In addition, from the first descriptions of this pathology until 2015, more than 900 clinical reports have been published related to cases diagnosed with Kawasaki disease (Sotelo-Cruz, 2016).

On the other hand, in terms of gender distribution, it has been observed that it is a predominant pathology in males, with a ratio of 1.5 / 2.1: 1,  compared to females (Bou, 2014).

In the United States, Kawasaki disease is considered the most frequent type of acquired heart disease, specifically, its incidence reaches an approximate figure of 9 to 19 cases per 100,000 children aged less than 5 years (Centers for Disease Control and Prevention, 2016).

Specifically, in the year 2000, there were about 4248 hospitalizations associated with Kawasaki disease, in North American medical centers  (Centers for Disease Control and Prevention, 2016).

Have you read Optic Neuritis: Symptoms, Causes, and Treatments (optic neuritis treatment)?

Characteristic signs and symptoms

Kawasaki disease is considered a multisystemic pathology, mainly due to the variability of areas and bodily organs that can be affected by the inflammation of the circulatory system and consequently, by the reduction of efficient blood flow. However, some of the  most common tend to include (Bou, 2014, Delgado Rubio, 2016, Prego Petit, 2003):

a) Cardiac Manifestations

As we have indicated previously, Kawasaki disease is a type of vasculitis, so the cardinal medical complication of this disorder is inflammation of the walls of the blood vessels.

Specifically, this pathology affects primarily the median arteries, although it is also possible to observe a significant alteration of small and medium-sized blood vessels, including arteries, capillaries, and veins. In addition, one of the most affected arteries is the coronary one, reason why the probability of development of myocardial infarction is high.

In addition, within cardiac manifestations some of the most frequent are:

  • Myocarditis: in this case, the term myocarditis is used to refer to the presence of significant inflammation of the myocardium or cardiac muscle area, as a consequence, various manifestations may appear such as arrhythmia or heart failure.
  • Pericarditis: in this case, the term pericarditis is used to refer to the presence of significant inflammation of the pericardium or tissue that covers the cardiac structures, as a result, there may be various secondary manifestations such as myocardial infarction or myocarditis.
  • Valvulitis: in this case, the term valvulitis is used to refer to the presence of significant inflammation of the heart valves (mitral, aortic, pulmonary and tricuspid), responsible for controlling the direction of blood flow. As a consequence, various pathologies can appear such as valvular heart disease, valvular stenosis, valvular insufficiency or endocarditis.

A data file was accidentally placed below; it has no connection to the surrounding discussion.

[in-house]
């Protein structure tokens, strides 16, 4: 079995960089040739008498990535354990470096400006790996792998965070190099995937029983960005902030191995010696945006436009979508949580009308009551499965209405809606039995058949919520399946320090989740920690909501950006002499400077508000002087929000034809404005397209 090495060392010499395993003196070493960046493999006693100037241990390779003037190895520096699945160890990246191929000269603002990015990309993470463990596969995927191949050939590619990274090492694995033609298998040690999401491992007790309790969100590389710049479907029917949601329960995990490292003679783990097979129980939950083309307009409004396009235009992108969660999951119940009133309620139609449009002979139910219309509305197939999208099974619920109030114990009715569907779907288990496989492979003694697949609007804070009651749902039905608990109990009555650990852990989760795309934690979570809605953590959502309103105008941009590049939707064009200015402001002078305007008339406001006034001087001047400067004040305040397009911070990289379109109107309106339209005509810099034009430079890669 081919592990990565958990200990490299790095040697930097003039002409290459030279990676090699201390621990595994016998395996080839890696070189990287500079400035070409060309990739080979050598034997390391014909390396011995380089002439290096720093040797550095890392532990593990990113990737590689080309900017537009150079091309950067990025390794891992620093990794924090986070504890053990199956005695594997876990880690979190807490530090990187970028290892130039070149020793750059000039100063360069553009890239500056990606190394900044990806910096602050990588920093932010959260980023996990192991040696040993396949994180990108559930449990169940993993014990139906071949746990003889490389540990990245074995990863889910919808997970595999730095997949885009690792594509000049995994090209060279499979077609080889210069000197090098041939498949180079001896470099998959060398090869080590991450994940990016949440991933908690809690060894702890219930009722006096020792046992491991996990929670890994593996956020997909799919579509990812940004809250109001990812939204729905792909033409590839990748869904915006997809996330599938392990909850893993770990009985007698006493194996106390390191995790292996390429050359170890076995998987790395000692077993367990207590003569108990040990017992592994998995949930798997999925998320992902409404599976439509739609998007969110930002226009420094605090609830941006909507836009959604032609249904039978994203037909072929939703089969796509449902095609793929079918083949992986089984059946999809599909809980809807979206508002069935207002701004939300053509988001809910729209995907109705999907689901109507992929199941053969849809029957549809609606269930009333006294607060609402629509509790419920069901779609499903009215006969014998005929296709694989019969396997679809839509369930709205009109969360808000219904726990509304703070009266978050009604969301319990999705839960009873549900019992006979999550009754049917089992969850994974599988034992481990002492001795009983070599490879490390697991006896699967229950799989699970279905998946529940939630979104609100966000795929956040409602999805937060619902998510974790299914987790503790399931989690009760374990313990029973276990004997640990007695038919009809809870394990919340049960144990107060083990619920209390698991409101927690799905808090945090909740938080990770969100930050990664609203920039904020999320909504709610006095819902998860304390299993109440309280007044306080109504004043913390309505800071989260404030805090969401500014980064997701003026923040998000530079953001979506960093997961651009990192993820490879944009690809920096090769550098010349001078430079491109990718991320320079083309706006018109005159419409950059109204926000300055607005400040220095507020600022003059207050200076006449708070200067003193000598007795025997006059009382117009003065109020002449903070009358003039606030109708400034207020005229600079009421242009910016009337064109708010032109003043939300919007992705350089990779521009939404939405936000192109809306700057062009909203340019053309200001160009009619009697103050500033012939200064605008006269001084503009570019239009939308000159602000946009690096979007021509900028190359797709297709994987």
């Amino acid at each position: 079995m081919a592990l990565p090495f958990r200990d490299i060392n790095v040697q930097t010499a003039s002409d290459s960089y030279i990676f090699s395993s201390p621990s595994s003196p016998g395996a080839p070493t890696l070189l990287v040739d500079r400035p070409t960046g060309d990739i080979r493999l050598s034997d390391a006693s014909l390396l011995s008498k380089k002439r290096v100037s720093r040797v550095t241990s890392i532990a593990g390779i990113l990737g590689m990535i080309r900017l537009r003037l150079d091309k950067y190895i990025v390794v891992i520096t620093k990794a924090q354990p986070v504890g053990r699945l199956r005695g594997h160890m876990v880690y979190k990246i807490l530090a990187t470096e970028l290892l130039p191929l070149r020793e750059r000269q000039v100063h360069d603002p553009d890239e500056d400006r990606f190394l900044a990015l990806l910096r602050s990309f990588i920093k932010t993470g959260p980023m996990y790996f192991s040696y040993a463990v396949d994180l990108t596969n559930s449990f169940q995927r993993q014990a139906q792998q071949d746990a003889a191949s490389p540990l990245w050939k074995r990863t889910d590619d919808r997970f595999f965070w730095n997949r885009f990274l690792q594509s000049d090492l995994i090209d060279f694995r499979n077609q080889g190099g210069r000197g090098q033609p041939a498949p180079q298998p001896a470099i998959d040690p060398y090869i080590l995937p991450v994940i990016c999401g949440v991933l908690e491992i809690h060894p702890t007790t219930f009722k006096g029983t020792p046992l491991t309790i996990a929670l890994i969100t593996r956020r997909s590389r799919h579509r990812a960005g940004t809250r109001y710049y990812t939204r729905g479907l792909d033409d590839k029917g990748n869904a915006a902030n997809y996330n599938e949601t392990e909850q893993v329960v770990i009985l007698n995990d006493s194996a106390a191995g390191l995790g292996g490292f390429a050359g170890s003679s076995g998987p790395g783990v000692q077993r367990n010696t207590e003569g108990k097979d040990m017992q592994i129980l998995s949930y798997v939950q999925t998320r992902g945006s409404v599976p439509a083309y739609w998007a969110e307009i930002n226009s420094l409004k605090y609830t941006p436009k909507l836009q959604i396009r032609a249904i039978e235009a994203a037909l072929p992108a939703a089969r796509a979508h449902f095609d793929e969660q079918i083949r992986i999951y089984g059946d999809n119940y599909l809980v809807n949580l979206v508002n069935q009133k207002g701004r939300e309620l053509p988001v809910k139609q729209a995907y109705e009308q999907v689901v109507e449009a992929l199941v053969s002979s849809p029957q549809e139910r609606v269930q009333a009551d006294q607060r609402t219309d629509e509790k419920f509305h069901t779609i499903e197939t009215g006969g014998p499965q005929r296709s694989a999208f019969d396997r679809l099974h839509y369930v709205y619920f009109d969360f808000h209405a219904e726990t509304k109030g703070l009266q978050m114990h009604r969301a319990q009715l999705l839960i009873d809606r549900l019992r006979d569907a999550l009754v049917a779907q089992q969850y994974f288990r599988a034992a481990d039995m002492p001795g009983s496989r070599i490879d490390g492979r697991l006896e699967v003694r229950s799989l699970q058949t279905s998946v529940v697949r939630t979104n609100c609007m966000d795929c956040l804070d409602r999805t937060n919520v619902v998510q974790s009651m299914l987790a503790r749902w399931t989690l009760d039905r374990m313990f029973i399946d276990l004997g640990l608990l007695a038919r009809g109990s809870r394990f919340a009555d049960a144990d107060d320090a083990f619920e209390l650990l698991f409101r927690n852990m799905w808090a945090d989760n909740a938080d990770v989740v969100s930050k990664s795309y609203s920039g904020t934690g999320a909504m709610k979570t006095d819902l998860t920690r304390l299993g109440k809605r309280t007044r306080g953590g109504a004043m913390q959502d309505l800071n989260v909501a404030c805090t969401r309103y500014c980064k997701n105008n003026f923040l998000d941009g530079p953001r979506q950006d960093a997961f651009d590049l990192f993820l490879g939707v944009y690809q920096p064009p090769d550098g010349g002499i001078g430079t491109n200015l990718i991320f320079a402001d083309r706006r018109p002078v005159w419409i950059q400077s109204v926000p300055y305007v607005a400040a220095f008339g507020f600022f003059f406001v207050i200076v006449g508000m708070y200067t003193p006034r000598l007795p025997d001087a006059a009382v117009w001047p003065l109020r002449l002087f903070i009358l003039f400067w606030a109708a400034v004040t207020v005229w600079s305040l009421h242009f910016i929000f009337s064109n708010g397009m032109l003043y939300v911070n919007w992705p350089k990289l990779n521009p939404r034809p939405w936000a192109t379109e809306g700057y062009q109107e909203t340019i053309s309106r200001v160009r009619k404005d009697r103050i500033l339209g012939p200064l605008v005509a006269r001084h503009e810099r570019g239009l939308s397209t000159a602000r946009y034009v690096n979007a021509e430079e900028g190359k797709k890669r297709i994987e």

• Aneurysms: in this case, the term aneurysm is used to refer to the development of a weak or thinner area in the walls of blood vessels. With the blood flow, the weakened area can acquire a sack shape, protruding and, therefore, with a high probability of rupture and bleeding in any area of ​​the organism. Specifically, one of the most serious types is those that appear in the cerebral circulatory system,  due to the possibility of hemorrhage and mechanical pressure in nervous areas.

b) Eye involvement

Ophthalmological manifestations are one of the most common medical findings in Kawasaki disease, some of them are characterized  by the development of:

  • Conjunctival injection and hyperthermia: the presence of a reddening of the ocular areas, simulating the presence of lines or points of blood material is a common finding in Kawasaki disease. In addition, this type of alterations can produce episodes of eye pain or loss of visual capacity.
  • Conjunctivitis: in this case, the term conjunctivitis is used to refer to the presence of significant inflammation of the transparent tissue that covers both the eyeball and the inside of the eyelid. As a result, various pathologies related to ocular redness, inflammation or episodes of pain can appear.

c) Fever

The pathological increase in body temperature is one of the earliest medical symptoms of Kawasaki disease.

At a clinical level, the body temperature is extremely high, in some cases, they can reach 40 ᵒC or even higher temperatures.

Although it occurs in recurrent episodes and responds to drug treatment, body temperature tends to remain around 38  degrees.

Specifically, the duration of episodes of fever if no type of therapeutic approach is used is usually about two weeks, however, it can reach a longer duration, around 4 weeks.

d) Skin manifestations

The anomaly in the blood circulation can also affect cutaneous and musculoskeletal integrity. Some of the most common pathological findings in Kawasaki disease include: